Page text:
The Cloud as a Modern-Day Alexandrian Library

Posted: June 9, 2011 in Uncategorized
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I’ve been reading and talking a lot about cloud computing a lot lately.  I have some mixed feelings about it and have been trying to sort out the role it will play in my life.

Of course, I already use cloud computing much more than I ever really had thought about–all throughout my undergrad and some post-bac classes, my solution for not having a printer or for sometimes doing school work on computers at school was just to email stuff to myself.  When Gmail came on the scene with it’s lack of storage limits, this was made easier to rely on, since I could now actually store things in my email for later reference.  Every time I am applying for jobs and need to get cover letters, resumes and references together, I find myself accessing my resume to update from the most recent job applications I sent in electronically and I search old cover letters (usually stored as emails, even, not documents) for inspiration.  Mind you, I generally have the “real” files for the resumes on my hard drive, so in that way, my email is more of an indexing tool of sorts, but I don’t usually own copies of the cover letters on my hard drive.

I’ve also learned that cloud computing can be a great tool for file sharing—the fact that it allows users on different computers to access and edit the same document at the same time is an extremely useful tool for business, community organizing and other group work. I will add, that experience using these programs would suggest that it’s a better idea than actual tool at this point, as the actual software that Google Docs and SkyDrive (the only two programs I’ve used) use is not that good, but this is almost beyond the point, as it will, no doubt, improve over the next few years. But the point is, I’ve used it for this purpose and have found it to be of great value.

So I don’t feel like I can, at all, just talk about cloud computing as something I am not part of or anything like that.

The thing I have been thinking about and calling into question lately, though, is discussed pretty well in an article I just read titled, The day that Google Died, by Thomas Frey (by the way, I now follow him on twitter and read his blog all the time–great articles and definitely a go-to source for information on technology and culture now).  In the article, Frey presents this hypothetical scenario in which Google gets wiped out entirely and is just gone (he mentions that although it’s hypothetical, it’s not totally unthinkable that this could happen).  He explores the chaos that would ensue. If we thought the destruction of the Alexandrian Library was an unimaginable loss, try to picture the fiery post-apocalyptic mayhem that would ensue if Google went up in a puff of smoke.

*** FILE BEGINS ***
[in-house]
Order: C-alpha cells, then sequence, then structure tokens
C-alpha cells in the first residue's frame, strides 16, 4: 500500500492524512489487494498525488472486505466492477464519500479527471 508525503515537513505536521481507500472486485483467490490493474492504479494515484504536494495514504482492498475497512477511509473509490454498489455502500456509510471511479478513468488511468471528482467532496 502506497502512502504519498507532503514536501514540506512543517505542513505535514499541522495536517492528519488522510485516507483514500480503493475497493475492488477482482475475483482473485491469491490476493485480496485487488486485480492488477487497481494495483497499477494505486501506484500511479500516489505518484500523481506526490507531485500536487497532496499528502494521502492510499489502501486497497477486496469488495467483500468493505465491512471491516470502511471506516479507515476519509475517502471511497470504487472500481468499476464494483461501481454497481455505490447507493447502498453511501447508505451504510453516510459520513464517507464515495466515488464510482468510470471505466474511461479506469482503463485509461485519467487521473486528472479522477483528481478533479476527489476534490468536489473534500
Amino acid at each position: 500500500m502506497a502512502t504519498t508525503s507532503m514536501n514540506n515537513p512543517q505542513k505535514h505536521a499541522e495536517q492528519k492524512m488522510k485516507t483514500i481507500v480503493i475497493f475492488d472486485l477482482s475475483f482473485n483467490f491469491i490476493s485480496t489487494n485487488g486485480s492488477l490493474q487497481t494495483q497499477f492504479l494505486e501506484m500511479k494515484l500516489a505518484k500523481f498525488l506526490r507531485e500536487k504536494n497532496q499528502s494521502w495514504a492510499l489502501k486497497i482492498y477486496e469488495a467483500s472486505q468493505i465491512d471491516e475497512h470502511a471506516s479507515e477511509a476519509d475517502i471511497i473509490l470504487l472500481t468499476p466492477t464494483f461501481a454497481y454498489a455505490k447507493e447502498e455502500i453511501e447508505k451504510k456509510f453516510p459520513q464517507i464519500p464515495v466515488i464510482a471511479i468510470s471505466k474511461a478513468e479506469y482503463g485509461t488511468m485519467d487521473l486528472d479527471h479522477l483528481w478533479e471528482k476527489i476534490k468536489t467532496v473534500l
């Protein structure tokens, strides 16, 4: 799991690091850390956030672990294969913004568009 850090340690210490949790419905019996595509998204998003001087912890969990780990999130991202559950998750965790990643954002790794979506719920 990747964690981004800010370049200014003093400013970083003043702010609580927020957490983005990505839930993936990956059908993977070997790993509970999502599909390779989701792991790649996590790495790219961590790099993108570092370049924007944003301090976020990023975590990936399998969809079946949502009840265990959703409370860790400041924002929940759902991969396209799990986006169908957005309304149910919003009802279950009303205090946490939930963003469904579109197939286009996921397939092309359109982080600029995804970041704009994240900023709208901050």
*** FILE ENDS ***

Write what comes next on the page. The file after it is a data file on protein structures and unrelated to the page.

One important point he brings up is that currently, the majority (he doesn’t give figures) of the “humanity’s data” is owned (in a physical sense, in that they have the actual data stored on servers they own, so I don’t think we’re talking about intellectual property) by multinational corporate superpowers including Google, Microsoft, Yahoo!, Amazon, Apple and IBM—who don’t really subscribe to the same professional ethics as librarians, journalists, and other professionals who deal with the dissemination and preservation of information.

Sounds a whole lot more dangerous to think of it like that than the simple thought of, “it would be so much simpler to just keep this in a cloud where I can just get it from the internet whenever.”

I’m probably not going to kid myself that the information I have stored in computer based formats (whether it’s in the cloud, on my hard drive, on my thumb drive, or all of the above) is so sensitive and important that Google (or whoever) is going to specifically target me and delete my files based on content (although they could do that if they wanted to, and they could probably accomplish this through a relatively simple query based on search terms or other criteria), but it is true that they are not the ones really hurting if I lose my stuff. An organization I’m involved in just learned a valuable lesson when our entire archive was lost through some mishap with Google Docs, since it was all stored in their cloud. The cloud can eat your homework the same way your dog can.

That really sucks for the organization, but it sucks even more to think about it in the context of information storage in general. The move towards cloud computing is a move towards voluntarily giving up ownership of our own information and giving software giants ownership over not only our public record (which they pretty much have already—that’s why librarians are more important than ever!), but also our personal records.

This all makes me recall when I was in 6th grade and the “mean” computer teacher (who was actually my dad, and not mean at all, for the record!) taught us all a valuable lesson about taking responsibility for the storage and ownership of our information. He did this by periodically flipping a light switch that shut down all the computers in the whole lab, wiping out the work of anyone who hadn’t saved. Students got mad, frustrated, had mini breakdowns and outbursts, but ultimately learned that it doesn’t do us any good to blame the person (or computer) who wiped out our hard work—if we don’t take ownership and responsibility for our computer files, but rather trust a machine or program with this task, we sometimes get screwed over.